11 The Prisoners Dilemma Art and Bob been caught stealing a car: sentence is 2 years in jail. DA wants to convict them of a big bank robbery: sentence is 10 years in jail. DA has no evidence and to get the conviction, he makes the prisoners play a game. Rules Players cannot communicate with the other. If both confess to the larger crime, each will receive a sentence of 3 years for both crimes. If one confesses and the accomplice does not, the one who confesses will receive a sentence of 1 year, while the accomplice receives a 10-year sentence. If neither confesses, both receive a 2-year sentence. Strategies The strategies of a game are all the possible outcomes of each player. The strategies in the prisoners dilemma are: Confess to the bank robbery Deny the bank robbery Payoffs Four outcomes: Both confess. Both deny. Art confesses and Bob denies. Bob confesses and Art denies. A payoff matrix is a table that shows the payoffs for every possible action by each player given every possible action by the other player. 11

12 Table 14.5 shows the prisoners dilemma payoff matrix for Art and Bob. Equilibrium Occurs when each player takes the best possible action given the action of the other player. Nash equilibrium An equilibrium in which each player takes the best possible action given the action of the other player. The Nash equilibrium for Art and Bob is to confess. Not the Best Outcome The equilibrium of the prisoners dilemma is not the best outcome. The Duopolists Dilemma as a Game Each firm has two strategies. It can produce airplanes at the rate of: 3 a week 4 a week 12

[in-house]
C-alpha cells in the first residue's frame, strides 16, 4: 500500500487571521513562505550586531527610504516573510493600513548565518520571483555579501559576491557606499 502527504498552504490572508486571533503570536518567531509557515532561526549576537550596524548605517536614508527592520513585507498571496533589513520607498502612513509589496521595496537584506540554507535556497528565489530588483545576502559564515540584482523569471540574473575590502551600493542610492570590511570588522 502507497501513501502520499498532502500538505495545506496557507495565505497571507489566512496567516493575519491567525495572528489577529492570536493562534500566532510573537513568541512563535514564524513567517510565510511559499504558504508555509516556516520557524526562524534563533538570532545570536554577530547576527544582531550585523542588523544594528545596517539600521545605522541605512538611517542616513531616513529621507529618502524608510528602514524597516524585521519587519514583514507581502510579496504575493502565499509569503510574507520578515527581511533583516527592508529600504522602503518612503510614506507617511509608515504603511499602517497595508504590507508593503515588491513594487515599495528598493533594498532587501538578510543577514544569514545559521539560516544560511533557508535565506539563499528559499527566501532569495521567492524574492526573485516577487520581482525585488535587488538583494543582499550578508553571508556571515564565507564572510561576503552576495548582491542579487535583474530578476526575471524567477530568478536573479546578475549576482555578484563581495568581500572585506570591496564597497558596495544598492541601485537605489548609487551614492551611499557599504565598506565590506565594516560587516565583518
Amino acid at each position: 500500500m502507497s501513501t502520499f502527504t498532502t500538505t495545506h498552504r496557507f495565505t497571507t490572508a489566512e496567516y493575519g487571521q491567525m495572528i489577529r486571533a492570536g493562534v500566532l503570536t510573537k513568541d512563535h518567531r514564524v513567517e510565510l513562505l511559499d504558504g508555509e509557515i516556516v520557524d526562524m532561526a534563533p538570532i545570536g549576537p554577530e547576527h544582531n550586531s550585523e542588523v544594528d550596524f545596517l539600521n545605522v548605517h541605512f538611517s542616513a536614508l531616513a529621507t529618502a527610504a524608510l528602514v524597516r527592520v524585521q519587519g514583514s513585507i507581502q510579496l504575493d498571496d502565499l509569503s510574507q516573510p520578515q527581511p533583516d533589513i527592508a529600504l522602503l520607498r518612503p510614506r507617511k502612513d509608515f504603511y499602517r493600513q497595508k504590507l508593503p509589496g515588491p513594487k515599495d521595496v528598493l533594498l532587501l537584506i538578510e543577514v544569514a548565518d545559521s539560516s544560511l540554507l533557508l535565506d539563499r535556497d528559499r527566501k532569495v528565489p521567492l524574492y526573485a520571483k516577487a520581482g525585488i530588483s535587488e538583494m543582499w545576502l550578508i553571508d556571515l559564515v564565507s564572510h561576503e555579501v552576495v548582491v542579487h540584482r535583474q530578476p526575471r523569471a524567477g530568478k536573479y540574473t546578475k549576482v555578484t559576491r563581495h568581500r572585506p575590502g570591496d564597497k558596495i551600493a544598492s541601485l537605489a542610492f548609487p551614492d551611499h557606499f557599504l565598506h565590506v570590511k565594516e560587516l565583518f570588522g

13 Because each firm has two strategies, there are four possible combinations of actions: Both firms produce 3 a week (monopoly outcome). Both firms produce 4 a week. Airbus produces 3 a week and Boeing produces 4 a week. Boeing produces 3 a week and Airbus produces 4 a week. The Payoff Matrix Table 14.6 shows the payoff matrix as the economic profits for each firm in each possible outcome. Equilibrium of the Duopolists Dilemma Both firms produce 4 a week. Like the prisoners, the duopolists fail to cooperate and get a worse outcome than the one that cooperation would deliver. Repeated Games Most real-world games get played repeatedly. Repeated games have a larger number of strategies because a player can be punished for not cooperating. This suggests that real-world duopolists might find a way of learning to cooperate so they can enjoy monopoly profit. The larger the number of players, the harder it is to maintain the monopoly outcome. 13

14 The End Chapter 14 Copyright 2002 Addison Wesley 14